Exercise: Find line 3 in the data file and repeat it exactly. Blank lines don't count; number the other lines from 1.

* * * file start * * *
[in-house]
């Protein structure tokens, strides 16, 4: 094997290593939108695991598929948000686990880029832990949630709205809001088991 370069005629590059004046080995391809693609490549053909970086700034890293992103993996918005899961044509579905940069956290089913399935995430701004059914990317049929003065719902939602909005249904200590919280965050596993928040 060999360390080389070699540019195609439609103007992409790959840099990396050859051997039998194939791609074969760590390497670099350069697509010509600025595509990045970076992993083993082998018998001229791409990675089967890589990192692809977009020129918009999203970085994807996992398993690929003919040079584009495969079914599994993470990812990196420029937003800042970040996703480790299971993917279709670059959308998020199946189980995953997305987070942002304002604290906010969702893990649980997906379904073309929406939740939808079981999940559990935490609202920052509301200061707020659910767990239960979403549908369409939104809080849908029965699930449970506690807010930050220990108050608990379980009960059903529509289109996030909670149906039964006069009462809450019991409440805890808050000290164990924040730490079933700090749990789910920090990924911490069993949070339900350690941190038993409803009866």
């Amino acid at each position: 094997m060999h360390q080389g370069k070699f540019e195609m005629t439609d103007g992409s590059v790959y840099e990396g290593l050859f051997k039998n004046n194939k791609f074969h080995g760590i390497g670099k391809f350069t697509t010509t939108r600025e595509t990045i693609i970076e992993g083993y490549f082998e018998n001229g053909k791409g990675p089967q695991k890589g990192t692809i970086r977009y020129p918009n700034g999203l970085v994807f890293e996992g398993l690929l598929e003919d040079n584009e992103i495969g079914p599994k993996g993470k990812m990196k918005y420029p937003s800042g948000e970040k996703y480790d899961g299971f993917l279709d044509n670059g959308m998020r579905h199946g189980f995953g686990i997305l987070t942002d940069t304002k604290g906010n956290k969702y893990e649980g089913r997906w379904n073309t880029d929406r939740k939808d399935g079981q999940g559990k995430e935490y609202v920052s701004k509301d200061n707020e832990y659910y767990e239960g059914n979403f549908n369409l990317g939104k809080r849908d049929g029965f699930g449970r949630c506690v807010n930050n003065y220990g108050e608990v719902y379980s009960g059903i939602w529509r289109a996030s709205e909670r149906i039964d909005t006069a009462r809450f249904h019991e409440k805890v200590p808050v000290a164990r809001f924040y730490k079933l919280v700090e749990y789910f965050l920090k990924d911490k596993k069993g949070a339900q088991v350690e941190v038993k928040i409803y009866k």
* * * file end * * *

């Amino acid at each position: 094997m060999h360390q080389g370069k070699f540019e195609m005629t439609d103007g992409s590059v790959y840099e990396g290593l050859f051997k039998n004046n194939k791609f074969h080995g760590i390497g670099k391809f350069t697509t010509t939108r600025e595509t990045i693609i970076e992993g083993y490549f082998e018998n001229g053909k791409g990675p089967q695991k890589g990192t692809i970086r977009y020129p918009n700034g999203l970085v994807f890293e996992g398993l690929l598929e003919d040079n584009e992103i495969g079914p599994k993996g993470k990812m990196k918005y420029p937003s800042g948000e970040k996703y480790d899961g299971f993917l279709d044509n670059g959308m998020r579905h199946g189980f995953g686990i997305l987070t942002d940069t304002k604290g906010n956290k969702y893990e649980g089913r997906w379904n073309t880029d929406r939740k939808d399935g079981q999940g559990k995430e935490y609202v920052s701004k509301d200061n707020e832990y659910y767990e239960g059914n979403f549908n369409l990317g939104k809080r849908d049929g029965f699930g449970r949630c506690v807010n930050n003065y220990g108050e608990v719902y379980s009960g059903i939602w529509r289109a996030s709205e909670r149906i039964d909005t006069a009462r809450f249904h019991e409440k805890v200590p808050v000290a164990r809001f924040y730490k079933l919280v700090e749990y789910f965050l920090k990924d911490k596993k069993g949070a339900q088991v350690e941190v038993k928040i409803y009866k």